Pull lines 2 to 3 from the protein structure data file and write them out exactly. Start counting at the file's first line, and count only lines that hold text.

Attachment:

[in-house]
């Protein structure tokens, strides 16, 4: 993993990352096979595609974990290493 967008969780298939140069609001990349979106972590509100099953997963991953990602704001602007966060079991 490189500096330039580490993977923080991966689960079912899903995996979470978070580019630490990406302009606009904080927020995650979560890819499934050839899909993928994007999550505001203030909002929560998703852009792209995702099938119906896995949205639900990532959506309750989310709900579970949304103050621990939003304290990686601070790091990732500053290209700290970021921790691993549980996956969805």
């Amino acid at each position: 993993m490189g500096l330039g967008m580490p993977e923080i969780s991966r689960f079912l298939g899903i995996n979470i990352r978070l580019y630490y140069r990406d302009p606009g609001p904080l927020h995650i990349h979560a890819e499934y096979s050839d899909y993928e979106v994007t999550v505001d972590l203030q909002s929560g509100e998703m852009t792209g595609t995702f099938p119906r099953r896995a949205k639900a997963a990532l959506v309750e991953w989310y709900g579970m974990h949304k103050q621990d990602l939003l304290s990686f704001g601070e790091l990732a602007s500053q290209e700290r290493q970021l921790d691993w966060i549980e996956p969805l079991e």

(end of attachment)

């Protein structure tokens, strides 16, 4: 993993990352096979595609974990290493 967008969780298939140069609001990349979106972590509100099953997963991953990602704001602007966060079991 490189500096330039580490993977923080991966689960079912899903995996979470978070580019630490990406302009606009904080927020995650979560890819499934050839899909993928994007999550505001203030909002929560998703852009792209995702099938119906896995949205639900990532959506309750989310709900579970949304103050621990939003304290990686601070790091990732500053290209700290970021921790691993549980996956969805």
């Amino acid at each position: 993993m490189g500096l330039g967008m580490p993977e923080i969780s991966r689960f079912l298939g899903i995996n979470i990352r978070l580019y630490y140069r990406d302009p606009g609001p904080l927020h995650i990349h979560a890819e499934y096979s050839d899909y993928e979106v994007t999550v505001d972590l203030q909002s929560g509100e998703m852009t792209g595609t995702f099938p119906r099953r896995a949205k639900a997963a990532l959506v309750e991953w989310y709900g579970m974990h949304k103050q621990d990602l939003l304290s990686f704001g601070e790091l990732a602007s500053q290209e700290r290493q970021l921790d691993w966060i549980e996956p969805l079991e």